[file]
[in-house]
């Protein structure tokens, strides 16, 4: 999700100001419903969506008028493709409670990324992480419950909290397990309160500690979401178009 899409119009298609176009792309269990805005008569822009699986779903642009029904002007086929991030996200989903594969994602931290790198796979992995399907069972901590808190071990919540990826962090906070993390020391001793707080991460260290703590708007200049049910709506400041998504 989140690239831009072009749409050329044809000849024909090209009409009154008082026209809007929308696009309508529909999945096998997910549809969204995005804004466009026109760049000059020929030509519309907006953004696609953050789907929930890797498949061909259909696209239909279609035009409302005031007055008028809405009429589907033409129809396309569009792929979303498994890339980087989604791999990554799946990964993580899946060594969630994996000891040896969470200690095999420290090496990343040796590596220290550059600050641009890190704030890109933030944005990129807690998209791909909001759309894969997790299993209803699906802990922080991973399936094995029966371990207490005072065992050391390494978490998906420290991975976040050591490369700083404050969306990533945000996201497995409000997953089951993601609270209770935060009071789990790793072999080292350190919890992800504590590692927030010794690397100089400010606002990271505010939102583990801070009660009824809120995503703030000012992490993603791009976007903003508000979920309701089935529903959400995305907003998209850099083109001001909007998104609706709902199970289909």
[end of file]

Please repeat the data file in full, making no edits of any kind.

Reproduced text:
[in-house]
């Protein structure tokens, strides 16, 4: 999700100001419903969506008028493709409670990324992480419950909290397990309160500690979401178009 899409119009298609176009792309269990805005008569822009699986779903642009029904002007086929991030996200989903594969994602931290790198796979992995399907069972901590808190071990919540990826962090906070993390020391001793707080991460260290703590708007200049049910709506400041998504 989140690239831009072009749409050329044809000849024909090209009409009154008082026209809007929308696009309508529909999945096998997910549809969204995005804004466009026109760049000059020929030509519309907006953004696609953050789907929930890797498949061909259909696209239909279609035009409302005031007055008028809405009429589907033409129809396309569009792929979303498994890339980087989604791999990554799946990964993580899946060594969630994996000891040896969470200690095999420290090496990343040796590596220290550059600050641009890190704030890109933030944005990129807690998209791909909001759309894969997790299993209803699906802990922080991973399936094995029966371990207490005072065992050391390494978490998906420290991975976040050591490369700083404050969306990533945000996201497995409000997953089951993601609270209770935060009071789990790793072999080292350190919890992800504590590692927030010794690397100089400010606002990271505010939102583990801070009660009824809120995503703030000012992490993603791009976007903003508000979920309701089935529903959400995305907003998209850099083109001001909007998104609706709902199970289909």